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Factors Associated With the Interfacility Transfer of the Pediatric Trauma Patient: Implications for Prehospital Triage

Ross, David W. DO*; Rewers, Arleta MD, PhD; Homan, Mark B. MPA, NREMT-P*; Schullek, John R. PhD, NREMT-B*; Hawke, Jesse L. PhD; Hedegaard, Holly MD, MSPH

doi: 10.1097/PEC.0b013e318267ea61
Original Articles

Objective The goal of this study was to identify prehospital factors associated with increased likelihood of interfacility transfer of pediatric trauma patients. Such factors might serve as a basis for improvements in future field pediatric trauma triage guidelines.

Methods This was a retrospective cohort study of children aged 12 years or younger with blunt, penetrating, or thermal injuries who were transported by ground emergency medical services from the scene to the emergency department of a Level I, II, or III trauma center within the Denver metropolitan area from January 1, 2000, to December 31, 2008. Characteristics predicting subsequent interfacility transfer to a pediatric trauma center (PTC) were assessed.

Results A total of 1673 patients were included in the analysis. Variables hypothesized to be most commonly associated with interfacility transfer were age, sex, mechanism of injury, body region of injury, and Glasgow Coma Scale score. The cohort included 1079 males and 593 females. Logistic regression analysis yielded the following as significant predictors of transfer: younger age (odds ratio [OR], 1.19; 95% confidence interval [CI], 1.15–1.25), lower Glasgow Coma Scale score (OR, 1.08; 95% CI, 1.01–1.16), the presence of burns (OR, 37.52; 95% CI, 7.3–191.7), non-accidental trauma (OR, 6.09; 95% CI, 2.44–15.25), falls (OR, 1.62; 95% CI, 1.06–2.48), other motor vehicle–related incidents (OR, 2.37; 95% CI, 1.08–5.19), abdominal injury (OR, 5.39; 95% CI, 2.31–12.55), head/neck injury (OR, 7.89; 95% CI, 4.21–14.77), limb injury (OR, 5.31; 95% CI, 2.78–10.16), and multiple injuries (OR, 13.01; 95% CI, 5.0–33.8).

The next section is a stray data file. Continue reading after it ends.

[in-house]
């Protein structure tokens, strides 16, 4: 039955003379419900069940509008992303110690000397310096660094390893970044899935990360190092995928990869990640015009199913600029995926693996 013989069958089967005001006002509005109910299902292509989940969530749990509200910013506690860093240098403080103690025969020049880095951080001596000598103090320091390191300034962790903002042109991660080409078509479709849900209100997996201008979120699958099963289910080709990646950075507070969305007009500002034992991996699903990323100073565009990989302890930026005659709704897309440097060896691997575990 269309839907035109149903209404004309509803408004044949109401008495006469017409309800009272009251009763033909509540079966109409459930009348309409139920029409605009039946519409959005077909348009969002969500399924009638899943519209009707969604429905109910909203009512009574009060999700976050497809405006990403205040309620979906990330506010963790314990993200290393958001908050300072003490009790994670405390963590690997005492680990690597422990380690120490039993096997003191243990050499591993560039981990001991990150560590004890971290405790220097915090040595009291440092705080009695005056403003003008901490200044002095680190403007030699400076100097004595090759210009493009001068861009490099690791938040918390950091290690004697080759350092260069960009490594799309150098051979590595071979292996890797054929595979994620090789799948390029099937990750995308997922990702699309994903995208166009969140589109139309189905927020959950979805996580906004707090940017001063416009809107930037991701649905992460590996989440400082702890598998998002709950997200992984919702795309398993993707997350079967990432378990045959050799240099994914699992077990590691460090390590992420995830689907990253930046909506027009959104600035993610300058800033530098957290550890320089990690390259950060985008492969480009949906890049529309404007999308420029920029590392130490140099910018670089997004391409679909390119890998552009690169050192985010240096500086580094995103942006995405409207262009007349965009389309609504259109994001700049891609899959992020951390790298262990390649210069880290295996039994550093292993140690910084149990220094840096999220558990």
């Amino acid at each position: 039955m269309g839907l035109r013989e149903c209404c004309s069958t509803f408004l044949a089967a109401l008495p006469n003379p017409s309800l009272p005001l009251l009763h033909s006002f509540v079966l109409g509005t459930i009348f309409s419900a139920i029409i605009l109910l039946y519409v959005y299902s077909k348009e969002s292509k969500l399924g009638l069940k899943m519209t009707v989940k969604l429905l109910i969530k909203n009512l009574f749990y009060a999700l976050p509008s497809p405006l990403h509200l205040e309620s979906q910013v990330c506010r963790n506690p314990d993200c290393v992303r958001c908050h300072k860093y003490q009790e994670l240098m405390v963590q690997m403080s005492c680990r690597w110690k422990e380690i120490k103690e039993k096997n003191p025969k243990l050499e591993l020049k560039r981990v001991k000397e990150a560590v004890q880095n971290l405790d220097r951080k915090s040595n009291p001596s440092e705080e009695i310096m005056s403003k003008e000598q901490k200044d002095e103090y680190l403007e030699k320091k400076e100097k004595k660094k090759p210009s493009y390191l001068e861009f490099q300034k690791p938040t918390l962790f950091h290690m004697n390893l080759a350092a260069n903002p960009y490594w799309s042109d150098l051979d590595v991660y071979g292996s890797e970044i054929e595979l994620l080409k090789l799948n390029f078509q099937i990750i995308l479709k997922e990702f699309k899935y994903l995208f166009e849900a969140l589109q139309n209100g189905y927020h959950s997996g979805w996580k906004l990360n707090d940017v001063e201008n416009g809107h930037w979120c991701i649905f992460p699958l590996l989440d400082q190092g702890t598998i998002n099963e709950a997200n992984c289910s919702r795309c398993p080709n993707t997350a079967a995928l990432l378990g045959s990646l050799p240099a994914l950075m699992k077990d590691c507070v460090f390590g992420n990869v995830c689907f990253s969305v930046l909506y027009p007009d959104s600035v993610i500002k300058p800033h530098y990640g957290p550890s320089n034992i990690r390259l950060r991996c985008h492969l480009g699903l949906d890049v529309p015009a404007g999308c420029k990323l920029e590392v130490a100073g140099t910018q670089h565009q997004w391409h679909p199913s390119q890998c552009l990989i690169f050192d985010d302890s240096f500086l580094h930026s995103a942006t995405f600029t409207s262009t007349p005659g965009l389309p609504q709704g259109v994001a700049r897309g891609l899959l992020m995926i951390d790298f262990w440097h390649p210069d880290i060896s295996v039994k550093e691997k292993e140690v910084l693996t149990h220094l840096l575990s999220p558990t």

Conclusions Factors highly associated with transfer of an injured child from a non-PTC to a PTC included younger age, burns, non-accidental trauma, head/neck injury, and multiple injuries in younger children. Further investigation is warranted to determine whether these factors may have applicability in future improvements in field pediatric trauma patient triage guidelines.

From the *American Medical Response, Inc, Colorado Springs; and †Department of Pediatrics, Section of Emergency Medicine, University of Colorado Denver; and ‡Colorado Department of Public Health and Environment, Emergency Medical Services and Trauma Section, Denver, CO.

Disclosure: The authors declare no conflict of interest.

Reprints: David Ross, DO, FACEP, American Medical Response Inc, 2370 N. Powers Blvd, Colorado Springs, CO 80915 (e-mail:

© 2012 Lippincott Williams & Wilkins, Inc.